EDWARD KIESWETTER: Well, the investigation commenced with the appointment of this new board, so it is already far advanced. You may be aware that the first report was addressed by Werksmans and, because of it not being conclusive, a second investigation was started by the attorneys MNS [Mncedisi Ndlovu & Sedumedi]. All of this predated our appointment as board members. But we have been in continuous engagement with the legal team; we are in continuous engagements with counsel on these matters. We engage with the SIU [Special Investigations Unit] and other investigative authorities to the fullest extent to ensure that a number of areas are addressed.

Firstly of course, as this decision would indicate, and the previous decision to suspend some of the other executives, is the employment relationship with individuals who are somehow implicated or affected by this. We believe we need to address that. We have also addressed that substantively in the last two months. Now the two executives plus the chief executive at the moment.

The second issue will obviously be to consider any of the civil actions to recover any of the monies that are alleged to have been wrongfully or unnecessarily paid to various parties.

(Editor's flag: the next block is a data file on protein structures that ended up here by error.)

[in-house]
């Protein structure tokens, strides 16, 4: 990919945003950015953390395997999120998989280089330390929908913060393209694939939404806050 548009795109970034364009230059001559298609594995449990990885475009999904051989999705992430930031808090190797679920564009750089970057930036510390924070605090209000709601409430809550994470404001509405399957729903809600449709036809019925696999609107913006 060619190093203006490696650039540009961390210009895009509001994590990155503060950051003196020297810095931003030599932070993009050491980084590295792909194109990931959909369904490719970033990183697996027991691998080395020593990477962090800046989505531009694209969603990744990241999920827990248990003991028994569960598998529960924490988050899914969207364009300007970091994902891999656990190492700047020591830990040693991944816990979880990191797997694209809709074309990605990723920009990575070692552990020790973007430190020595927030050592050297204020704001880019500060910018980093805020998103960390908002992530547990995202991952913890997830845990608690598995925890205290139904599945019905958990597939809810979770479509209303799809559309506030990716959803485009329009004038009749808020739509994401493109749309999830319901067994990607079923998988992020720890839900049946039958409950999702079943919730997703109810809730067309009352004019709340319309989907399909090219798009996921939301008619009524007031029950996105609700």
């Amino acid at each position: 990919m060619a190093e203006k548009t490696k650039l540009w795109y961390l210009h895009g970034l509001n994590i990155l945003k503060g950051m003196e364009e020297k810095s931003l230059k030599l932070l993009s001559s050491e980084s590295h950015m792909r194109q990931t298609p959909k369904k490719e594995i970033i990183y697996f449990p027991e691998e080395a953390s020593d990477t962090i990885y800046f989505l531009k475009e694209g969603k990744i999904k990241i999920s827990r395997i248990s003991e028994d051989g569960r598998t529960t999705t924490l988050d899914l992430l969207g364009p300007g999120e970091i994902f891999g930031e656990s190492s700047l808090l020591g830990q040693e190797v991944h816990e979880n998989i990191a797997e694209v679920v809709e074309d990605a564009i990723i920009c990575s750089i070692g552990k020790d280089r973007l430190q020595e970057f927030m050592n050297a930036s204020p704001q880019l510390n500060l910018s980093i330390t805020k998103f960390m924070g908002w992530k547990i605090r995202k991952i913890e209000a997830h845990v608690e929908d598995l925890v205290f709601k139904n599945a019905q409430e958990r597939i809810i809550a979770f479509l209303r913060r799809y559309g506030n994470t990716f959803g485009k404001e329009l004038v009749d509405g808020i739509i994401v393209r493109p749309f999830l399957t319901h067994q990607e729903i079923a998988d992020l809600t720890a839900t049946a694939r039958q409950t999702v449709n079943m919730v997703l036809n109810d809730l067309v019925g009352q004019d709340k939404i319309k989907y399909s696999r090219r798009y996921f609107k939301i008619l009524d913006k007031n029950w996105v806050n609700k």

And then thirdly, to consider whether there are any criminal cases or civil cases that can be pursued.

So this will take its course. And of course alongside there will be the broader investigation by the commissions that are seeking to address the issue of state capture. Our board is focused on working with the authorities and the relevant parties to ensure that the Transnet [issues] specifically are addressed, and we work with all of the instruments and processes that have been availed [to] us, either by the president through the commissions of inquiry, or by the forensic investigations that have been launched, and the investigating authorities that are involved.